Pocket Britain
Britain > Hampshire > Isle of Wight

A large diamond-shaped island just a few miles off the south coast of England, covered in dozens of picturesque beaches and small towns

Listen to this article
The Isle of Wight is a large diamond-shaped island just a few miles off the south coast of England. Its 148 square miles are covered in dozens of picturesque beaches and small towns, making it a popular destination for tourists and day-trippers. This has been true for many years - even as far back as the Victorian age, when the isle's regular visitors included Charles Dickens, and Queen Victoria.
The main town is Newport, in the centre of the island. For the residents, it is the primary place for shopping and amenities - but tourists are advised to head straight for the coast, where most of the Isle of Wight's sights and attractions are located.
Perhaps the most famous landmark of all is a natural formation on the northern shore called "The Needles". The three white, spiky rocks poke out of the sea, in the midst of the most dramatic surroundings on the entire island. The image has been photographed countless times, and features on many postcards as the Isle of Wight's most recognisable symbol. Close to The Needles are several old artillery batteries, which were still active up until the end of the Second World War. Each gun needed around ten people to operate it. It fell into disuse during the 20th century, but has since been restored. It was opened to the public in 1982 by Prince Charles.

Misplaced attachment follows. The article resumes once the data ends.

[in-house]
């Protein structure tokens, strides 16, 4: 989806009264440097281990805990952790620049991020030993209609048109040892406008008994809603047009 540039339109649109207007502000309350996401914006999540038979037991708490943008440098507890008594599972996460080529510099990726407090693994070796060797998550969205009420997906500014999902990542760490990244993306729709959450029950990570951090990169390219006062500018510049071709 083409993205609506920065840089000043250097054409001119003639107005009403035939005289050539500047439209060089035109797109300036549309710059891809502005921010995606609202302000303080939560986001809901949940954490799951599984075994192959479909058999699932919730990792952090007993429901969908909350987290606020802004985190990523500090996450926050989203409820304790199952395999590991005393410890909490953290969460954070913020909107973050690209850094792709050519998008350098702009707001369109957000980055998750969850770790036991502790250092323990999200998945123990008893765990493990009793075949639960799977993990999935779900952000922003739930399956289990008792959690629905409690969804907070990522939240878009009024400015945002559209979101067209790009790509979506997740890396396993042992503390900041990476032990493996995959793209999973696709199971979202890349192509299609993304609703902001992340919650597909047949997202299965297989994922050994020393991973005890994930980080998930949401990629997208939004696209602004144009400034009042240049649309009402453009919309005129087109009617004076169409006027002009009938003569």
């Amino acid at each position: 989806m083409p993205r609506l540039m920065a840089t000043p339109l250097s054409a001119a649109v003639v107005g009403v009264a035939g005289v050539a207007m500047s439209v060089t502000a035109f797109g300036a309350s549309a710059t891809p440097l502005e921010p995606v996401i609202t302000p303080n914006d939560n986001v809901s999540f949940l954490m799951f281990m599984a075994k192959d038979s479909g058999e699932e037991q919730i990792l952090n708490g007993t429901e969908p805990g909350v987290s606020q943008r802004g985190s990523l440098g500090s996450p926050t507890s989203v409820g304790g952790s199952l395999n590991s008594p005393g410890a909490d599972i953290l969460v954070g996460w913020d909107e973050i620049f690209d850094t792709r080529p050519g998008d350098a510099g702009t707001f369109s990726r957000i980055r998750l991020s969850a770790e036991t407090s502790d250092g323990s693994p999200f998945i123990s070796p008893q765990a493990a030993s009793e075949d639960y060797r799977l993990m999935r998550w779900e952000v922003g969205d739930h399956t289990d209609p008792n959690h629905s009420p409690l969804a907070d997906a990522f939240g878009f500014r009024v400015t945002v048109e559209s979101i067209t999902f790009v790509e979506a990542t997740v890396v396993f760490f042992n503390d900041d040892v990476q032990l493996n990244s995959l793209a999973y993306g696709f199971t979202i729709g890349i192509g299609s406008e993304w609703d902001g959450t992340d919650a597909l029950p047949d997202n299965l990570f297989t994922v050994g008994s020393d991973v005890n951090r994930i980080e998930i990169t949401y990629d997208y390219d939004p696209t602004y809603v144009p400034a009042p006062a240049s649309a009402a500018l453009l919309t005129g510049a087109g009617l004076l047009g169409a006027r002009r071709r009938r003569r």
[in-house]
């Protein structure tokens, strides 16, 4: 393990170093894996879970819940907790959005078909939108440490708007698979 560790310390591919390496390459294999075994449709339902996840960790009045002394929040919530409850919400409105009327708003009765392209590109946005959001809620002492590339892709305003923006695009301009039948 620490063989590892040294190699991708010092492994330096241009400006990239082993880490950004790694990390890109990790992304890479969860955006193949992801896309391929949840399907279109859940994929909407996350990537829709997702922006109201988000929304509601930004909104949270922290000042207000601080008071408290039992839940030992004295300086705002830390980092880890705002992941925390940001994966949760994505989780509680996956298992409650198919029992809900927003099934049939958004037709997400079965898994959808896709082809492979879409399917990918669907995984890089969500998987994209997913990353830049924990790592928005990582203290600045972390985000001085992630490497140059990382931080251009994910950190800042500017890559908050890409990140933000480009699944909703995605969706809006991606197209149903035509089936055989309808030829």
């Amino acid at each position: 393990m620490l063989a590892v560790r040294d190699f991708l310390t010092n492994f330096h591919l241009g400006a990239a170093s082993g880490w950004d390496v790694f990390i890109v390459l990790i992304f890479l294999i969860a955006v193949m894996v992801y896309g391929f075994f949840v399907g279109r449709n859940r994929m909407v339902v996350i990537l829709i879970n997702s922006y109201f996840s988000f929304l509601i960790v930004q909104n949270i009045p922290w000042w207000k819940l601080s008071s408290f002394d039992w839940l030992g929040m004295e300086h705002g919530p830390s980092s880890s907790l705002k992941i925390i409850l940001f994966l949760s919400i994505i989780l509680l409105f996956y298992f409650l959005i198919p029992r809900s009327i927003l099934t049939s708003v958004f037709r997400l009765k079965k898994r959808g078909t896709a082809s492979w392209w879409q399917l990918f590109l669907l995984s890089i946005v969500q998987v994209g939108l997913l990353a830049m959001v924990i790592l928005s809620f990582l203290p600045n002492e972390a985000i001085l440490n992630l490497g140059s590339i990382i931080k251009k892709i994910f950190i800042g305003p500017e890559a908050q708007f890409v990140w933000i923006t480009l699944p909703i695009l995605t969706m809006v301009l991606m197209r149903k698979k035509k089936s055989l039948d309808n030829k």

Just a short distance from here is Alum Bay, noted for the differing colours of its sands. This is a popular area for tourists, featuring an amusement park, a sweet museum, and several craft shops, which sell various ornaments made using the beach's multi-coloured sand.
The northernmost corner of the Isle of Wight is home to the coastal town of Cowes - which, for most of the year, is a calm, quiet place, home to only a few thousand people. But every August, it hosts the oldest regatta in the world, drawing in sailing and yachting enthusiasts from far and wide.
This is just one of the major events which regularly tempt people away from the mainland, and onto the island. Others include the annual marathon, which is the UK's oldest, and the Isle of Wight music festival, which has previously hosted one of the last ever performances by Jimi Hendrix. It takes place every June, and is regularly attended by more than 50,000 people.
Of course, during the rest of the year, the island tends to be a lot quieter. It is noted for its walking and cycling routes, which benefit from the island's great diversity. The varied landscape includes everything from cliffs and beaches, to rivers and farmland - leading to the island being known as "England in miniature". Walkers should try and keep an eye out for several of the UK's endangered species, such as red squirrels and dormice, which are known to flourish here.
The Isle of Wight is also known as one of the best spots in the world for finding dinosaur fossils. Many different bones and footprints have been found, dating back to more than 30 million years ago.
There's lots to see on the island - and wherever you go, you'll be welcomed by the friendly residents. Just don't be offended if they call you a "Grockle"! It's not an insult - it's just the local word for "tourist"!

Back ~ Top ~ Home ~ Index

Pocket Britain is optimised for use on a smartphone or tablet with internet access. All content is subject to copyright. All reasonable methods have been used to ensure information supplied is accurate at the time of publication. However, it is advisable to check information before relying on it. Privacy Policy